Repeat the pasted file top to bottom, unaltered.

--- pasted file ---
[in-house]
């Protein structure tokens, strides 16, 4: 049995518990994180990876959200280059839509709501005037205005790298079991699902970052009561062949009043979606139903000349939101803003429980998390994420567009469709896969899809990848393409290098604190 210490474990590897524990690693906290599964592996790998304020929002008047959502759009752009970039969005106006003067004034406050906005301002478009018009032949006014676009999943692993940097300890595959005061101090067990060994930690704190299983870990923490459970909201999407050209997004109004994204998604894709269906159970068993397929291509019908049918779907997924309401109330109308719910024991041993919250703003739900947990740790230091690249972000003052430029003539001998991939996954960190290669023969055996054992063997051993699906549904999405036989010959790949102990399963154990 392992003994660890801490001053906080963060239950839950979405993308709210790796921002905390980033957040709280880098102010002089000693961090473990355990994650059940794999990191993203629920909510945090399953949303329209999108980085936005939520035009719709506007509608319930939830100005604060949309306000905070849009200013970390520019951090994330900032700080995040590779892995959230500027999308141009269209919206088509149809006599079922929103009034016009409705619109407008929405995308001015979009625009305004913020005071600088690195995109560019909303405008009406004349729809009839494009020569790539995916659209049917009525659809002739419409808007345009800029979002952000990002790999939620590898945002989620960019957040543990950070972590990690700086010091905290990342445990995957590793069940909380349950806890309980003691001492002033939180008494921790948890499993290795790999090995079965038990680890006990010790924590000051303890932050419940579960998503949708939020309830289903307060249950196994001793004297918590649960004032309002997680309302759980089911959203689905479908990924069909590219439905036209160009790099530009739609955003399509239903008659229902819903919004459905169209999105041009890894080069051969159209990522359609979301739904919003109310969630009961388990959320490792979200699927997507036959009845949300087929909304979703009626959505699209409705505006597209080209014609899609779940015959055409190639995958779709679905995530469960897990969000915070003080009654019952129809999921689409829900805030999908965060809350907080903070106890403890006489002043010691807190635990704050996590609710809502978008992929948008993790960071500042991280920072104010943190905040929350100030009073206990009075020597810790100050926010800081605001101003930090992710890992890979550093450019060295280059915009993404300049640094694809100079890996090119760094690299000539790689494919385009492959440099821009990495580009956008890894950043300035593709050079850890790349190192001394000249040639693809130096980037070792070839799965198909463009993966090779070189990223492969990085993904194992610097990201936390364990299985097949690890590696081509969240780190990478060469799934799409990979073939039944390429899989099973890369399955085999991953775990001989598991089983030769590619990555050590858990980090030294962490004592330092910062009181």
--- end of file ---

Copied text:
[in-house]
């Protein structure tokens, strides 16, 4: 049995518990994180990876959200280059839509709501005037205005790298079991699902970052009561062949009043979606139903000349939101803003429980998390994420567009469709896969899809990848393409290098604190 210490474990590897524990690693906290599964592996790998304020929002008047959502759009752009970039969005106006003067004034406050906005301002478009018009032949006014676009999943692993940097300890595959005061101090067990060994930690704190299983870990923490459970909201999407050209997004109004994204998604894709269906159970068993397929291509019908049918779907997924309401109330109308719910024991041993919250703003739900947990740790230091690249972000003052430029003539001998991939996954960190290669023969055996054992063997051993699906549904999405036989010959790949102990399963154990 392992003994660890801490001053906080963060239950839950979405993308709210790796921002905390980033957040709280880098102010002089000693961090473990355990994650059940794999990191993203629920909510945090399953949303329209999108980085936005939520035009719709506007509608319930939830100005604060949309306000905070849009200013970390520019951090994330900032700080995040590779892995959230500027999308141009269209919206088509149809006599079922929103009034016009409705619109407008929405995308001015979009625009305004913020005071600088690195995109560019909303405008009406004349729809009839494009020569790539995916659209049917009525659809002739419409808007345009800029979002952000990002790999939620590898945002989620960019957040543990950070972590990690700086010091905290990342445990995957590793069940909380349950806890309980003691001492002033939180008494921790948890499993290795790999090995079965038990680890006990010790924590000051303890932050419940579960998503949708939020309830289903307060249950196994001793004297918590649960004032309002997680309302759980089911959203689905479908990924069909590219439905036209160009790099530009739609955003399509239903008659229902819903919004459905169209999105041009890894080069051969159209990522359609979301739904919003109310969630009961388990959320490792979200699927997507036959009845949300087929909304979703009626959505699209409705505006597209080209014609899609779940015959055409190639995958779709679905995530469960897990969000915070003080009654019952129809999921689409829900805030999908965060809350907080903070106890403890006489002043010691807190635990704050996590609710809502978008992929948008993790960071500042991280920072104010943190905040929350100030009073206990009075020597810790100050926010800081605001101003930090992710890992890979550093450019060295280059915009993404300049640094694809100079890996090119760094690299000539790689494919385009492959440099821009990495580009956008890894950043300035593709050079850890790349190192001394000249040639693809130096980037070792070839799965198909463009993966090779070189990223492969990085993904194992610097990201936390364990299985097949690890590696081509969240780190990478060469799934799409990979073939039944390429899989099973890369399955085999991953775990001989598991089983030769590619990555050590858990980090030294962490004592330092910062009181």